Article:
field of Hemp in the UK

A field of Hemp, somewhere in England

Hemp Seed Food

Throughout world history people prized the nutritious and delicious hemp seed as a valuable food resource. Each culture had its own traditional recipies. Typically they would be ground and used like flour, pressed to produce oil or toasted and used in celebratory treats. Today they are still used in cooking in many countries worldwide, while hemp enthuasiasts in the west are developing and marketing new products such as chewy bars, cheese and ice-cream!

Hemp seeds also continue to be used as bird feed. Indeed the testimony of parakeet fanciers that their birds would not sing, unless they were fed hemp seeds convinced the US congress to make an exception in 1937, so long as the seeds were sterilized so that no plants could be grown from them. The seeds contain no THC. Sterilization however lowers the shelf-life of the seed – they can go rancid much quicker.

Hemp seeds have nutritional qualities which make it extremely valuable as a human food. They are high in essential minerals, but low in dangerous heavy metals. They are low in vitamins but you should be getting those from fresh vegetables. They contain a high proportion of protein, containing all eight essential amino acids (needed by, but not made by the human body) in the correct proportions that humans need. Soybeans contain more protein, but these are complex proteins that many people find hard to digest. The proteins in hemp are so easily digestible, that scientists advise their use for treating malnurishment.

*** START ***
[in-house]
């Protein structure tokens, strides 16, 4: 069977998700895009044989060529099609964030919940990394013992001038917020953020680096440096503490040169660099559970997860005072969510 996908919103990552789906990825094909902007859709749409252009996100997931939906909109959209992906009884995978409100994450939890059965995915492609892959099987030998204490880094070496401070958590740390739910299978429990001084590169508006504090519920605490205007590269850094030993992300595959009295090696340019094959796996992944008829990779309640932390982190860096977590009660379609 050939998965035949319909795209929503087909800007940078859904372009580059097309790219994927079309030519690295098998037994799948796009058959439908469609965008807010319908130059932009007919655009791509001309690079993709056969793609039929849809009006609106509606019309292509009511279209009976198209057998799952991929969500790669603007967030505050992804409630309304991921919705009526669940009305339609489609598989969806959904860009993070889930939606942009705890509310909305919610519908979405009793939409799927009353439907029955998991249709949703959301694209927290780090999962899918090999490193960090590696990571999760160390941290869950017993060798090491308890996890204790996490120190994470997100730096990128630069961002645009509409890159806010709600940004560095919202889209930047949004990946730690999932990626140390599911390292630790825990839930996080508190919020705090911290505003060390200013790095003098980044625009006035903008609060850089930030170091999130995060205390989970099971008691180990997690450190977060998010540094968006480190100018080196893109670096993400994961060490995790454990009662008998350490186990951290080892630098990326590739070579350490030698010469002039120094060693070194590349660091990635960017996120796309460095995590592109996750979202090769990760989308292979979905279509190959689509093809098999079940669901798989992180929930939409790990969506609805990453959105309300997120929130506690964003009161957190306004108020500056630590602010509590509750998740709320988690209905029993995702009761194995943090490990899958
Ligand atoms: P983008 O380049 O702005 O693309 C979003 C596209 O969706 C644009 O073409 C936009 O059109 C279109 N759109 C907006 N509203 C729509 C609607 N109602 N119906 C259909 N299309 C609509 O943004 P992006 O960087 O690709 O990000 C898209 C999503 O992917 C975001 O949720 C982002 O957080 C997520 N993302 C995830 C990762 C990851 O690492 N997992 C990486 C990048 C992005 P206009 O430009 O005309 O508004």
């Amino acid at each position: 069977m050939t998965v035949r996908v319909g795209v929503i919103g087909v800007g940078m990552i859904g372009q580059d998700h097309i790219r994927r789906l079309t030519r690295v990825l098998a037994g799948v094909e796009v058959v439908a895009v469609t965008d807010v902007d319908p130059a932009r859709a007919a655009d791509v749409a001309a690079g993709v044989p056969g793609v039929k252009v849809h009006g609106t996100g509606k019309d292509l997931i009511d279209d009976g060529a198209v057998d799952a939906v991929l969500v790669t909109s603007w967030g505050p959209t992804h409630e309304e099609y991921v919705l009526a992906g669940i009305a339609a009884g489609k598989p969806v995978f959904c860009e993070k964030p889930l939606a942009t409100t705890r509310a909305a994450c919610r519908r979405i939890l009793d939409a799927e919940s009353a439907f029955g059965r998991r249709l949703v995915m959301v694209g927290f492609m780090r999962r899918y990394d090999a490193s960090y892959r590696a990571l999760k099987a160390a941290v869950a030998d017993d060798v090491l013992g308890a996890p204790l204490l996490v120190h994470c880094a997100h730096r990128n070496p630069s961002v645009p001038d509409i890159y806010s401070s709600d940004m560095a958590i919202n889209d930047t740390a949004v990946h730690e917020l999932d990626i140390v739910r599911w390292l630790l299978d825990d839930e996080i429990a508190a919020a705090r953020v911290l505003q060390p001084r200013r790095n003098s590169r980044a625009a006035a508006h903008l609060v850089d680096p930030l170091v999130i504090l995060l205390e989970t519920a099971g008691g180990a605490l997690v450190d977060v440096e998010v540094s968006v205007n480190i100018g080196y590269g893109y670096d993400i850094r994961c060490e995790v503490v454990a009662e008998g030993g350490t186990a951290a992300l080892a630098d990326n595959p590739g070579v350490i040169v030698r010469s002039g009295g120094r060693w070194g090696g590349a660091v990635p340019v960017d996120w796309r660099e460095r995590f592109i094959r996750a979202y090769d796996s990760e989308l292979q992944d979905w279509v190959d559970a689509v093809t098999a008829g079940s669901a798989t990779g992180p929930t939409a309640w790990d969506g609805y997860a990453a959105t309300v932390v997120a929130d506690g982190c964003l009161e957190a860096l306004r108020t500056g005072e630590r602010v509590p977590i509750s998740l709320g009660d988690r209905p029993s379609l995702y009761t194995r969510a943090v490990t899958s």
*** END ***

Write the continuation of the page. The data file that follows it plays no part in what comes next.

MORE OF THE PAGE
Hemp seeds contain large amounts of oil, almost all of it unsaturated. Hemp oil is mainly composed of the essential fatty acids (needed by, but not made by the human body) in exactly the correct proportion that humans need. The supplementary oil industry in the US is just becoming big business, with sales of primrose oil and flax oil rising. These don’t contain the right balance of oils, and they taste unpleasant – hemp oil has a delicious nutty taste. However hemp oil has one major drawback – it goes rancid extremely quickly after exposure to air. Vacuum pressing and bottling will keep the oil fresh for up to a year, but after it has been opened it must be kept refrigerated and used very quickly.

History of Hemp Cultivation in Britain

History of Hemp Cultivation in Britain

Cannabis hemp was widely grown across Britain in the Middle Ages, from at least 800 to 1800 AD, though the amount grown varied widely through the centuries. It was mainly grown for fibre which was used to make sails, ropes, fishing nets and clothes. Old clothes were recycled into paper. Oil was produced from the seeds and was burned in lamps. It may also have been used as a folk medicine and for food, but it’s a mystery whether or not it was taken as a drug. In this section we’ll first explain what types of evidence of hemp cultivation there is, then summarise where and when hemp was grown in Britain.

The evidence that hemp was grown in Britain comes in several different forms. First there is some written evidence in parish records and government reports. There aren’t that many references to hemp, because agricultural practices were not widely written about. Secondly there are many places in Britain today with names such as Hemphill or Hempriggs, and many more places are marked on old maps such as Hemp-buttis, Hempisfield and Hempriggis. Thirdly there is evidence from pollen analysis of lake sediments, although again not much for two reasons. Firstly the sites chosen for pollen studies, tended to avoid agriculturally favourable areas. Secondly, until 1987 it was diffficult to identify hemp’s pollen.